It is vital that the LGBT community—especially families—be represented as the Court weighs the harms inflicted by Proposition 8. That is why NCLR, the ACLU, and Lambda Legal filed a motion to intervene in this historic case on behalf of Our Family Coalition, Lavender Seniors, and Parents, Families, and Friends of Lesbians and Gays (PFLAG). We believe the involvement of the LGBT community will significantly help the Court decide the case.
Wednesday, August 12, 2009
Last Modified: Wednesday, Aug. 12, 2009 - 2:45 pm
Bowing to the advice of political consultants and pollsters, officials from a major gay rights advocacy group announced Wednesday that they will wait until 2012 to return to California voters with an initiative legalizing gay marriage.
The leaders of Equality California, which calls itself the largest gay rights advocacy group in the state, said they won't try to qualify a measure on the subject for the 2010 ballot despite demands from many gay and lesbian activists seeking quicker movement on the issue.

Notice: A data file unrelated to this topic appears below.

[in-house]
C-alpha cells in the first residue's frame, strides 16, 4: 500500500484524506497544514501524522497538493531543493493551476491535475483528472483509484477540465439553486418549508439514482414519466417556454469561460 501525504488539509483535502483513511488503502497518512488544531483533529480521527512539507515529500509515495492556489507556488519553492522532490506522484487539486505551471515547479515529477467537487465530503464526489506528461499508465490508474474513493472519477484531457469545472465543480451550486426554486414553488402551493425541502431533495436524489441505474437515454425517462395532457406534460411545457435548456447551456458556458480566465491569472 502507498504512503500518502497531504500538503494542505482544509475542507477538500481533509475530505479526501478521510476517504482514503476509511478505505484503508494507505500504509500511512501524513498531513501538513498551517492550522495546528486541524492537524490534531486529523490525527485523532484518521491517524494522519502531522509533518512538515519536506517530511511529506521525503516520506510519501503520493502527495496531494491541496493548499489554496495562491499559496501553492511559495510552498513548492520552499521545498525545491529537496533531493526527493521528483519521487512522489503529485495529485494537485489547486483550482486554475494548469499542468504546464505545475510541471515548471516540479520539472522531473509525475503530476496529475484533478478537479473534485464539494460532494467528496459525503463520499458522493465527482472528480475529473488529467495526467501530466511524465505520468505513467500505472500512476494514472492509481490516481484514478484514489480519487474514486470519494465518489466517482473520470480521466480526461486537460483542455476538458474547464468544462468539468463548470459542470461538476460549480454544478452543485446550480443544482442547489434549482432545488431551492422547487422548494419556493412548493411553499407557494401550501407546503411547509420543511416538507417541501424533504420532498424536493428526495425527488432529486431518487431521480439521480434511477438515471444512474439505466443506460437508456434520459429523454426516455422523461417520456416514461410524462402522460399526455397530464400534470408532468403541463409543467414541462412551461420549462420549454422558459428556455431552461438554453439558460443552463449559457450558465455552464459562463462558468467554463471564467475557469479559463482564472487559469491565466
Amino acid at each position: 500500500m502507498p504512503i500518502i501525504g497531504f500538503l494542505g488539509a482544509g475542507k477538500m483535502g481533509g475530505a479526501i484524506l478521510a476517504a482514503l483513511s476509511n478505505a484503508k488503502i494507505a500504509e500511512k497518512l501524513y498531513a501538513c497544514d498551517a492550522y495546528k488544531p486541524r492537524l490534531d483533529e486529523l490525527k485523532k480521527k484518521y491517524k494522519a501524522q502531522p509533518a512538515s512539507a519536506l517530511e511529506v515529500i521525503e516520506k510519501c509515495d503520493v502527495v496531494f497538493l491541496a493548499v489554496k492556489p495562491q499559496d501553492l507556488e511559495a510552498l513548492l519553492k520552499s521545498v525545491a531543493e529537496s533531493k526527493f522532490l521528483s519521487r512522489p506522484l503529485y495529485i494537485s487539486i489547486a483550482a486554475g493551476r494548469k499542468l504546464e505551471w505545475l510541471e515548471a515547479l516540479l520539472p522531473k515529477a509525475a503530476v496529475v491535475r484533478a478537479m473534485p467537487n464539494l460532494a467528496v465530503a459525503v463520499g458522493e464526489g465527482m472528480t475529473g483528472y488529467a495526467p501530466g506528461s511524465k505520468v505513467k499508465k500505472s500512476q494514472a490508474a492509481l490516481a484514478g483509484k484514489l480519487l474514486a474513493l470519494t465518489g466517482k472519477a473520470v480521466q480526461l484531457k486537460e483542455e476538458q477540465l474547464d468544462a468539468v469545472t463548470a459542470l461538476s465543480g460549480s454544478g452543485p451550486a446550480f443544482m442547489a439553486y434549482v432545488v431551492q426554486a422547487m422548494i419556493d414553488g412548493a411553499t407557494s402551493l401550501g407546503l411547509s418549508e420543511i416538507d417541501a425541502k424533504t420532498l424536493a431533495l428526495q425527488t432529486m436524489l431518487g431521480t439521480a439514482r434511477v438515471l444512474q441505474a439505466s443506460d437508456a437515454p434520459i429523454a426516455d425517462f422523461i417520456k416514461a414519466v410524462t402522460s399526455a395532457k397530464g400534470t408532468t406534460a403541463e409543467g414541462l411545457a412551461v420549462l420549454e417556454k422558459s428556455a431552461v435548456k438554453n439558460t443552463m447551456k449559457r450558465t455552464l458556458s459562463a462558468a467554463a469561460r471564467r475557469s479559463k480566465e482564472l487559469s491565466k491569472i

That decision, however, hasn't stopped a liberal advocacy group, Courage Campaign, from collecting signatures for a 2010 ballot initiative on the subject. According to that group's Web site, it has already raised about $136,000 to "invest in research, polling and focus groups to repeal Proposition 8," the ballot initiative passed last year banning same-sex marriage.
Other gay rights groups are also working to put a same-sex marriage initiative on the 2010 ballot.
Geoff Kors, Equality California's executive director, said in a conference call Wednesday that his group has "knocked on 500,000 doors" to survey voters statewide about the issue and determined that such an initiative would stand a better chance with more time. The group plans to spend the next three years launching outreach and education campaigns about the issue to convince voters.
Additionally, running the initiative during a presidential election year would bring out more young voters, who polls show are more likely to vote for legalizing same-sex marriage, said Equality California Marriage Director Marc Solomon in the conference call.
"Waiting until we're confident we can win is understandable but not acceptable," Solomon said. "We need to start doing the work now until we win marriage back."